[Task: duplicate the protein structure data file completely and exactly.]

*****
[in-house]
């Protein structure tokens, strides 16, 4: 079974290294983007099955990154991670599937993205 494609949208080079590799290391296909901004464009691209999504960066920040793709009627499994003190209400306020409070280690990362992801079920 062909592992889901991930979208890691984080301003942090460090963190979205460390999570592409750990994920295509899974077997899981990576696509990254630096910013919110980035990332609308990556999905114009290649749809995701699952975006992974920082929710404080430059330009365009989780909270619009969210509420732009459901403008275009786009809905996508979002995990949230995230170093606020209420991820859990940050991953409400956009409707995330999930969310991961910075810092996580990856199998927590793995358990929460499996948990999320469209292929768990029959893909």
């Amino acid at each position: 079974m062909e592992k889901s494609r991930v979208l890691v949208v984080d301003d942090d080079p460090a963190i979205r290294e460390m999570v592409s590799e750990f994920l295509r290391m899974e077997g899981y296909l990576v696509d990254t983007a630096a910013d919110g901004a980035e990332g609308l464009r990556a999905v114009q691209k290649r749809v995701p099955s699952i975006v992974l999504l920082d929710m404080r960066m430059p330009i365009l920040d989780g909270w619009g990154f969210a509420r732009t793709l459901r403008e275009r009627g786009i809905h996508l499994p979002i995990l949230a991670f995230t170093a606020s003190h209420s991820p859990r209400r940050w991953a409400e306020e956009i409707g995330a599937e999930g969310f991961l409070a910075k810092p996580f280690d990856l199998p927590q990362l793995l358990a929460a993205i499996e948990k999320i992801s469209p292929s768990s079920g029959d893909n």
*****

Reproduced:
[in-house]
């Protein structure tokens, strides 16, 4: 079974290294983007099955990154991670599937993205 494609949208080079590799290391296909901004464009691209999504960066920040793709009627499994003190209400306020409070280690990362992801079920 062909592992889901991930979208890691984080301003942090460090963190979205460390999570592409750990994920295509899974077997899981990576696509990254630096910013919110980035990332609308990556999905114009290649749809995701699952975006992974920082929710404080430059330009365009989780909270619009969210509420732009459901403008275009786009809905996508979002995990949230995230170093606020209420991820859990940050991953409400956009409707995330999930969310991961910075810092996580990856199998927590793995358990929460499996948990999320469209292929768990029959893909």
């Amino acid at each position: 079974m062909e592992k889901s494609r991930v979208l890691v949208v984080d301003d942090d080079p460090a963190i979205r290294e460390m999570v592409s590799e750990f994920l295509r290391m899974e077997g899981y296909l990576v696509d990254t983007a630096a910013d919110g901004a980035e990332g609308l464009r990556a999905v114009q691209k290649r749809v995701p099955s699952i975006v992974l999504l920082d929710m404080r960066m430059p330009i365009l920040d989780g909270w619009g990154f969210a509420r732009t793709l459901r403008e275009r009627g786009i809905h996508l499994p979002i995990l949230a991670f995230t170093a606020s003190h209420s991820p859990r209400r940050w991953a409400e306020e956009i409707g995330a599937e999930g969310f991961l409070a910075k810092p996580f280690d990856l199998p927590q990362l793995l358990a929460a993205i499996e948990k999320i992801s469209p292929s768990s079920g029959d893909n």